Headlines > News > Dark Quartet at Saturn's moon Titan

Dark Quartet at Saturn's moon Titan

Published by Matt on Wed Jan 20, 2010 3:47 pm via: NASA JPL
Share
More share options
Tools
Tags

The Cassini spacecraft gazes at several albedo features on Saturn’s largest moon, Titan.

The Cassini spacecraft gazes at several albedo features on Saturn's largest moon, Titan. Credit: NASA

The Cassini spacecraft gazes at several albedo features on Saturn's largest moon, Titan. Credit: NASA

Left to right are four dark regions: Fensal, Aztlan, Aaru and a part of Senkyo. The bright area Quivira lies near the center of the image, separating Fensal and Aztlan. This view looks toward the Saturn-facing side of Titan (5,150 kilometers, or 3,200 miles across). North on Titan is up and rotated 24 degrees to the right.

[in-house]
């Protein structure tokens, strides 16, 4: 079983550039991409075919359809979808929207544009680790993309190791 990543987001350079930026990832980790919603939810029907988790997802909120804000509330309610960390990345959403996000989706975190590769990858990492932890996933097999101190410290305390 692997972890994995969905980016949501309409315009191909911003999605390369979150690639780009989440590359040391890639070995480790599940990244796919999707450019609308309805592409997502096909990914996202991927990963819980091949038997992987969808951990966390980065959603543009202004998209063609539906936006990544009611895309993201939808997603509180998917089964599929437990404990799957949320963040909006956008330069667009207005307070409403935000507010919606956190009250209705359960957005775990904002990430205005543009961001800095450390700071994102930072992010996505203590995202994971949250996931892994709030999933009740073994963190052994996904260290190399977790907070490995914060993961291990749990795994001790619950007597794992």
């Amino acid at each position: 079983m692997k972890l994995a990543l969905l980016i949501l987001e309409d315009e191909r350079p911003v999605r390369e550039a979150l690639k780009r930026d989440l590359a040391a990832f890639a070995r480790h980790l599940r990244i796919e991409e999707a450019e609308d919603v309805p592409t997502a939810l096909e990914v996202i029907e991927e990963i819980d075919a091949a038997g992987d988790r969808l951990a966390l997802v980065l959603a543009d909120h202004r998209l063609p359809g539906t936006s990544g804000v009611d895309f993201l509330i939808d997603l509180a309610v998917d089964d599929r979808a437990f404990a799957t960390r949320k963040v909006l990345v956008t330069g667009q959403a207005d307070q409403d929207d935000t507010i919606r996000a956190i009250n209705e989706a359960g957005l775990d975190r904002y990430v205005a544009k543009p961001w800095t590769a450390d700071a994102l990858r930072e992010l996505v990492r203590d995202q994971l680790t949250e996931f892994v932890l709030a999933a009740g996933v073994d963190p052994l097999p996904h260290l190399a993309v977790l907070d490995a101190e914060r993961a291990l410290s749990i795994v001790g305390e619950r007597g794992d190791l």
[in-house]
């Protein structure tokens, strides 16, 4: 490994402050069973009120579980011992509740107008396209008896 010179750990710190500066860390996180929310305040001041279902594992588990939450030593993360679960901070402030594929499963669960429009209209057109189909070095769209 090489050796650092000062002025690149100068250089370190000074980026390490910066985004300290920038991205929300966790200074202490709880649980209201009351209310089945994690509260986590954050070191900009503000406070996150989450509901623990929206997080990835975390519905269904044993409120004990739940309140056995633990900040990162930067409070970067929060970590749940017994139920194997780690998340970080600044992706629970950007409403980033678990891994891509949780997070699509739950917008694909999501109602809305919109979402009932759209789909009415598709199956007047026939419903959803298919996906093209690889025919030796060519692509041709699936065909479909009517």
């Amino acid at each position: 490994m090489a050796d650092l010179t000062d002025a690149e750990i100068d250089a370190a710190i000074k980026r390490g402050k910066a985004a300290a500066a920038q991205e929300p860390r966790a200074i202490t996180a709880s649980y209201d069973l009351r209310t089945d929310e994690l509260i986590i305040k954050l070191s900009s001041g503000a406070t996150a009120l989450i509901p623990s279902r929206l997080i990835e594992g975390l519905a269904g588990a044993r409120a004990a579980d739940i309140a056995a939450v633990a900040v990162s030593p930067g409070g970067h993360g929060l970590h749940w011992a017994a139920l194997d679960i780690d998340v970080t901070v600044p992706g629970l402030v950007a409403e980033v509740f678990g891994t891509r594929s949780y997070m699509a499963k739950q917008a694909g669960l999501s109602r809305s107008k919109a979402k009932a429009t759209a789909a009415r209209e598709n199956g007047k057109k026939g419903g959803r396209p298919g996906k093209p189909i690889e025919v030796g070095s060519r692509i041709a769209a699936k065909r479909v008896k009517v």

The image was taken with the Cassini spacecraft narrow-angle camera on June 25, 2009 using a spectral filter sensitive to wavelengths of near-infrared light centered at 938 nanometers. The view was obtained at a distance of approximately 1.3 million kilometers (808,000 miles) from Titan and at a Sun-Titan-spacecraft, or phase, angle of 12 degrees. Image scale is 8 kilometers (5 miles) per pixel.

The Cassini-Huygens mission is a cooperative project of NASA, the European Space Agency and the Italian Space Agency. The Jet Propulsion Laboratory, a division of the California Institute of Technology in Pasadena, manages the mission for NASA’s Science Mission Directorate, Washington, D.C. The Cassini orbiter and its two onboard cameras were designed, developed and assembled at JPL. The imaging operations center is based at the Space Science Institute in Boulder, Colo.

2 Comments
Start the ball rolling by posting a comment on this article!
Leave a reply
You must be logged in to post a comment.
© 2014 The International Space Fellowship, developed by Gabitasoft Interactive. All Rights Reserved.  Privacy Policy | Terms of Use